Star Cinema Grill entertains screen-gazers with first-run films while simultaneously serving grill-style food and drinks to sate senses that can’t enjoy movies. Visitors can click on the now showing page to find a film before settling into a comfortable seat with a large popcorn and prepare to be wowed by jaw-dropping action, tear-evoking romance, or nightmare-inducing preshow cell-phone warnings. Although not included in this Groupon, Star Cinema Grill's wait staff will bring food and beverages to your table, so you can order dinner, sip a glass of foreign wine, or enjoy a domestic brew without having to leave the theater to brew your own.
The Rumfolo family's blood seems to have mixed with oil somewhere in the past. It probably happened in the 1950s, when Walter Rumfolo founded the first incarnation of The Showboat Drive-in—a restaurant where his children worked throughout their teenage years. His children must have carried it with them, because today his grandchildren, Johnny and Chris, operate a drive-in movie theater by the same name. They've preserved the original venue's neighborly vibe and kept the family’s blood intertwined with car engines by employing Johnny's sons to sell tickets and run the projector. Today, the small-town ambiance has a much larger area to cover, and each of the theater's two jumbo screens steps up to the task by accommodating 400 cars full of spectators.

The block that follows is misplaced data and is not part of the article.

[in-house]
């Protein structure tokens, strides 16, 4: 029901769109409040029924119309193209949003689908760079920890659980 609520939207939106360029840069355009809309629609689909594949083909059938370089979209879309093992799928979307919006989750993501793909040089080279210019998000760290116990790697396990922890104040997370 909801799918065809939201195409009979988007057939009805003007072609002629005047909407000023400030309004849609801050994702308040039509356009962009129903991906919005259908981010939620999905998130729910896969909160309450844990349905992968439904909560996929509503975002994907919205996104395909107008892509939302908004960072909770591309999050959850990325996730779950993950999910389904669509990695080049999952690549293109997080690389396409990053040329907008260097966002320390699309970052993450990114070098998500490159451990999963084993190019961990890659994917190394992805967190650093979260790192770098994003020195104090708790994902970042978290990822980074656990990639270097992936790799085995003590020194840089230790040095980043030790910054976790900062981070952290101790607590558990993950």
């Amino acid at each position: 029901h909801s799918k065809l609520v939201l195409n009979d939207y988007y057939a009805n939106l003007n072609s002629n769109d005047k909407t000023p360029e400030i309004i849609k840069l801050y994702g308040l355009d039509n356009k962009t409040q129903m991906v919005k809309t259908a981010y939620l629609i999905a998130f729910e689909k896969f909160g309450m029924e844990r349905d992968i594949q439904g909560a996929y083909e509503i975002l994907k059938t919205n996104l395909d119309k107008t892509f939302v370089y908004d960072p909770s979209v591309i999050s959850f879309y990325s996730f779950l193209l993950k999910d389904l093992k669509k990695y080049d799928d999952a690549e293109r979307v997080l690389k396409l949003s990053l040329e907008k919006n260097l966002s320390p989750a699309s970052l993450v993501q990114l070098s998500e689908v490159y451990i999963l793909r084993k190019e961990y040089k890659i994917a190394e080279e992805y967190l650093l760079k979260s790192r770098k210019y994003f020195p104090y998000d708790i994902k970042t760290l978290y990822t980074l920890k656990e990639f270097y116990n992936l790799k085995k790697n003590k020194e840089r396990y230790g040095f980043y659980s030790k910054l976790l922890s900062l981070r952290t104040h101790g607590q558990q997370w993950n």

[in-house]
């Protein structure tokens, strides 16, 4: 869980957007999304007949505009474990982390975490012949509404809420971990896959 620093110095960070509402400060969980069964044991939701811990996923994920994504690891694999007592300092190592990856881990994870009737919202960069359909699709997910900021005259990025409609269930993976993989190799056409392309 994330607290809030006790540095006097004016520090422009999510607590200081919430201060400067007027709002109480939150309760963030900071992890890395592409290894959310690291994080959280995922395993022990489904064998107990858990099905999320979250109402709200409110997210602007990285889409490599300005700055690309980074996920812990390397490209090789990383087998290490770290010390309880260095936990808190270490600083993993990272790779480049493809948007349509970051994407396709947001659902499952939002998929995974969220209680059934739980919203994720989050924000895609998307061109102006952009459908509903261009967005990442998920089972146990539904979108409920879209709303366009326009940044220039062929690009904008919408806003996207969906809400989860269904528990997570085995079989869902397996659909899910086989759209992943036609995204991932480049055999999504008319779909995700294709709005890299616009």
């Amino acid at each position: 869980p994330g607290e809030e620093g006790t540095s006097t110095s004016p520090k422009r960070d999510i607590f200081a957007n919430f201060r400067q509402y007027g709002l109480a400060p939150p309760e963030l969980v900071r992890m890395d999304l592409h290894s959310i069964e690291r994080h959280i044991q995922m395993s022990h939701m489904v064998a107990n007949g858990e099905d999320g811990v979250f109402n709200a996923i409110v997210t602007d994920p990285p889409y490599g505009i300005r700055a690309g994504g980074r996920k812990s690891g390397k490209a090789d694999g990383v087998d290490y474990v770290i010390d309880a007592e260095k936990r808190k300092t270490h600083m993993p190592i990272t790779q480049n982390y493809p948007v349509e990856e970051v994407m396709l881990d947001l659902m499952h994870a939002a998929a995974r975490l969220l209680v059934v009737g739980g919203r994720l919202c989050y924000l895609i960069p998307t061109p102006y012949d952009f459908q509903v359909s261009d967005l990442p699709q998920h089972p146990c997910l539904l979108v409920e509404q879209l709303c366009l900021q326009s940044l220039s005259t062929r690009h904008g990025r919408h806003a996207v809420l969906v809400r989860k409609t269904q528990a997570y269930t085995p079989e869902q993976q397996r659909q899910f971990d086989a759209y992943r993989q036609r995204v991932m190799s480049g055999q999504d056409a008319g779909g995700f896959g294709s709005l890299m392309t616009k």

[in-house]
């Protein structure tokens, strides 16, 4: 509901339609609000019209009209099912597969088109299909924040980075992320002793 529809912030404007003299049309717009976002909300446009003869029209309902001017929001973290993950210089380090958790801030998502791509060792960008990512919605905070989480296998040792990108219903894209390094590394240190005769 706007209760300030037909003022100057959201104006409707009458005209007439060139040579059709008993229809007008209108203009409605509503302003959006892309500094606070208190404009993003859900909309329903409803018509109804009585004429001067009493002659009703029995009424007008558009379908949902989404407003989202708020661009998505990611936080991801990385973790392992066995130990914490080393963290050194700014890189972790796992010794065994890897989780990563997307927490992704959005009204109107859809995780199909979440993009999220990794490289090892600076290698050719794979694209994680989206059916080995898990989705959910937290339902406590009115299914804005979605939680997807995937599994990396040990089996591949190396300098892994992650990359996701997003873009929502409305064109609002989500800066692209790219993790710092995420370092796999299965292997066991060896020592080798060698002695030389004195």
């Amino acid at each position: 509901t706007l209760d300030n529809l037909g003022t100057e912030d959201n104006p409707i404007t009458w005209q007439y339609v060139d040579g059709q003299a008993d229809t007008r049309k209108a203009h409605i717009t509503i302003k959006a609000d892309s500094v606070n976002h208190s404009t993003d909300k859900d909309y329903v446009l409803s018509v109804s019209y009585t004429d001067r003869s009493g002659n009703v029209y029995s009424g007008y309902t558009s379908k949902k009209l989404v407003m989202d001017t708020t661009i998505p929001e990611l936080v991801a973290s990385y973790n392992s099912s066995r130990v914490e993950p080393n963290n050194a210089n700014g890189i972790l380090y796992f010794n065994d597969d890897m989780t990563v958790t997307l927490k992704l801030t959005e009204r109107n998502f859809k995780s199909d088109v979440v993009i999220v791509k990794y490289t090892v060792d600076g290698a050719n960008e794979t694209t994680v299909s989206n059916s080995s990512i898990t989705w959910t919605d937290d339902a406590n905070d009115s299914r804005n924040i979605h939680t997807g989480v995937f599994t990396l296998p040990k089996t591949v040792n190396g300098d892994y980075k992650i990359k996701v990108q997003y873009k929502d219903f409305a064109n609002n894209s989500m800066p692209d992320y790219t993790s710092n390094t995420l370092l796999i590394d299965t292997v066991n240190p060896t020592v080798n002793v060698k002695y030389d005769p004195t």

Guests park at dusk for a night at the movies—a full night, with double features painting the sky silver for hours. Audiences access the films' sound through their FM radios so that they don’t have to swipe a copy of the script and have their children read the parts. Together, families and dates can sit on lawn chairs, blankets, or inside the car as they lose themselves in the plot and munch concessions that range from burgers to candy and popcorn. The staff caters to viewers at any point during the films or intermission, providing a playground for restless youngsters and jumping cars if their batteries fizzle.
In Houston, September beats out July and August for the hottest month of the year—it has nothing to do with the weather, however. The culprit behind the elevated heat level is the Houston Hot Sauce Festival. This annual event brings together exhibitors from across the country to sell and hand out samples of their signature hot sauces, salsas, jams, dips, and other spicy foods. Luckily, vendors also supply plenty of cool beverages, thus eliminating the need for bite-size fire extinguishers.
Live entertainment complements the spicy goods. Blues artists, jazz bands, and other musician play throughout the festival, and each day brings special events, such as salsa eating competitions or fire eating performances.